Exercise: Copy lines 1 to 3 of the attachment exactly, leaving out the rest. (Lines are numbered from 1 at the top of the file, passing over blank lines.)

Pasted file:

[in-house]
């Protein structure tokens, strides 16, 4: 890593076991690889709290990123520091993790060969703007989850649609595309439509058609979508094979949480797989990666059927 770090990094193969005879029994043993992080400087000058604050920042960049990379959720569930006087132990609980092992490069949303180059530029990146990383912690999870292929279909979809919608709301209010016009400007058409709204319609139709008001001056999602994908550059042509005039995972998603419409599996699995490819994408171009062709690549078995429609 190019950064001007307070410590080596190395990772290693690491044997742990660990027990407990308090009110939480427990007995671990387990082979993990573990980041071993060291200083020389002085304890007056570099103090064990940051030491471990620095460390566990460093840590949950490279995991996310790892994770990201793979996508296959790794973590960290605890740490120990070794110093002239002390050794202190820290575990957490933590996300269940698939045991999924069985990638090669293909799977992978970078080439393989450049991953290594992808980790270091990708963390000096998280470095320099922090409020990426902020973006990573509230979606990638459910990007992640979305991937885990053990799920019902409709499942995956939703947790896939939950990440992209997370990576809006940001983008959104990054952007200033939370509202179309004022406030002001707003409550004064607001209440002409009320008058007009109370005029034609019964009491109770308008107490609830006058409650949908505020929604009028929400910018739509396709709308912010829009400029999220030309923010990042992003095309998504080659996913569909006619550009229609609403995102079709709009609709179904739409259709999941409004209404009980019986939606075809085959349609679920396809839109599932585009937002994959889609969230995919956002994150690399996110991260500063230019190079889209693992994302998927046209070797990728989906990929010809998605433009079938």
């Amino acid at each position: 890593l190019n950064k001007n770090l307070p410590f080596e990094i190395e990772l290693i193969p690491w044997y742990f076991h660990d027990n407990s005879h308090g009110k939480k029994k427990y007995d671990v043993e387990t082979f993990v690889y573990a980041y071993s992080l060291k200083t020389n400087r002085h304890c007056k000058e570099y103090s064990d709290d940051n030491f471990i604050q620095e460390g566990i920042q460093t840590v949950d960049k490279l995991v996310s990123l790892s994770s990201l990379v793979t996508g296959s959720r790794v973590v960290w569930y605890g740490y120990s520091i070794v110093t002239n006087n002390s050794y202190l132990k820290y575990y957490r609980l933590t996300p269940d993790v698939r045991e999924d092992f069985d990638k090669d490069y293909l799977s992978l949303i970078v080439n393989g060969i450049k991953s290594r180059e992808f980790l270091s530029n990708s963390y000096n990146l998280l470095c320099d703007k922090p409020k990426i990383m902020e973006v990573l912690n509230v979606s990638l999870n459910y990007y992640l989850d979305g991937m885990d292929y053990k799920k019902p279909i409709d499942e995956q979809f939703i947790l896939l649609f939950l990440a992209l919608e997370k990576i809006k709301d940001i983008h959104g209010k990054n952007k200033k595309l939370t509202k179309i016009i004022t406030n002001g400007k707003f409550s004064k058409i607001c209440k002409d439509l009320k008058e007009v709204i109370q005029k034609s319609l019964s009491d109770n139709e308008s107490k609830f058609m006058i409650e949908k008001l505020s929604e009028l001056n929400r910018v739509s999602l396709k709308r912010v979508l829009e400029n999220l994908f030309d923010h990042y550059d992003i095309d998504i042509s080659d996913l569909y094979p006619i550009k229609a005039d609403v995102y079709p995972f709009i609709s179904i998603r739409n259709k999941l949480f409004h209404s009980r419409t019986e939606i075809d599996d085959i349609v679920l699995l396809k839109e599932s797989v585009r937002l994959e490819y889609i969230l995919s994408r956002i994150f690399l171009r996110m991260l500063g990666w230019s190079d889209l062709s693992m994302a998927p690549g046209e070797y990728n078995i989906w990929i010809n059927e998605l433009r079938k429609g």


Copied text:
[in-house]
């Protein structure tokens, strides 16, 4: 890593076991690889709290990123520091993790060969703007989850649609595309439509058609979508094979949480797989990666059927 770090990094193969005879029994043993992080400087000058604050920042960049990379959720569930006087132990609980092992490069949303180059530029990146990383912690999870292929279909979809919608709301209010016009400007058409709204319609139709008001001056999602994908550059042509005039995972998603419409599996699995490819994408171009062709690549078995429609 190019950064001007307070410590080596190395990772290693690491044997742990660990027990407990308090009110939480427990007995671990387990082979993990573990980041071993060291200083020389002085304890007056570099103090064990940051030491471990620095460390566990460093840590949950490279995991996310790892994770990201793979996508296959790794973590960290605890740490120990070794110093002239002390050794202190820290575990957490933590996300269940698939045991999924069985990638090669293909799977992978970078080439393989450049991953290594992808980790270091990708963390000096998280470095320099922090409020990426902020973006990573509230979606990638459910990007992640979305991937885990053990799920019902409709499942995956939703947790896939939950990440992209997370990576809006940001983008959104990054952007200033939370509202179309004022406030002001707003409550004064607001209440002409009320008058007009109370005029034609019964009491109770308008107490609830006058409650949908505020929604009028929400910018739509396709709308912010829009400029999220030309923010990042992003095309998504080659996913569909006619550009229609609403995102079709709009609709179904739409259709999941409004209404009980019986939606075809085959349609679920396809839109599932585009937002994959889609969230995919956002994150690399996110991260500063230019190079889209693992994302998927046209070797990728989906990929010809998605433009079938």
């Amino acid at each position: 890593l190019n950064k001007n770090l307070p410590f080596e990094i190395e990772l290693i193969p690491w044997y742990f076991h660990d027990n407990s005879h308090g009110k939480k029994k427990y007995d671990v043993e387990t082979f993990v690889y573990a980041y071993s992080l060291k200083t020389n400087r002085h304890c007056k000058e570099y103090s064990d709290d940051n030491f471990i604050q620095e460390g566990i920042q460093t840590v949950d960049k490279l995991v996310s990123l790892s994770s990201l990379v793979t996508g296959s959720r790794v973590v960290w569930y605890g740490y120990s520091i070794v110093t002239n006087n002390s050794y202190l132990k820290y575990y957490r609980l933590t996300p269940d993790v698939r045991e999924d092992f069985d990638k090669d490069y293909l799977s992978l949303i970078v080439n393989g060969i450049k991953s290594r180059e992808f980790l270091s530029n990708s963390y000096n990146l998280l470095c320099d703007k922090p409020k990426i990383m902020e973006v990573l912690n509230v979606s990638l999870n459910y990007y992640l989850d979305g991937m885990d292929y053990k799920k019902p279909i409709d499942e995956q979809f939703i947790l896939l649609f939950l990440a992209l919608e997370k990576i809006k709301d940001i983008h959104g209010k990054n952007k200033k595309l939370t509202k179309i016009i004022t406030n002001g400007k707003f409550s004064k058409i607001c209440k002409d439509l009320k008058e007009v709204i109370q005029k034609s319609l019964s009491d109770n139709e308008s107490k609830f058609m006058i409650e949908k008001l505020s929604e009028l001056n929400r910018v739509s999602l396709k709308r912010v979508l829009e400029n999220l994908f030309d923010h990042y550059d992003i095309d998504i042509s080659d996913l569909y094979p006619i550009k229609a005039d609403v995102y079709p995972f709009i609709s179904i998603r739409n259709k999941l949480f409004h209404s009980r419409t019986e939606i075809d599996d085959i349609v679920l699995l396809k839109e599932s797989v585009r937002l994959e490819y889609i969230l995919s994408r956002i994150f690399l171009r996110m991260l500063g990666w230019s190079d889209l062709s693992m994302a998927p690549g046209e070797y990728n078995i989906w990929i010809n059927e998605l433009r079938k429609g």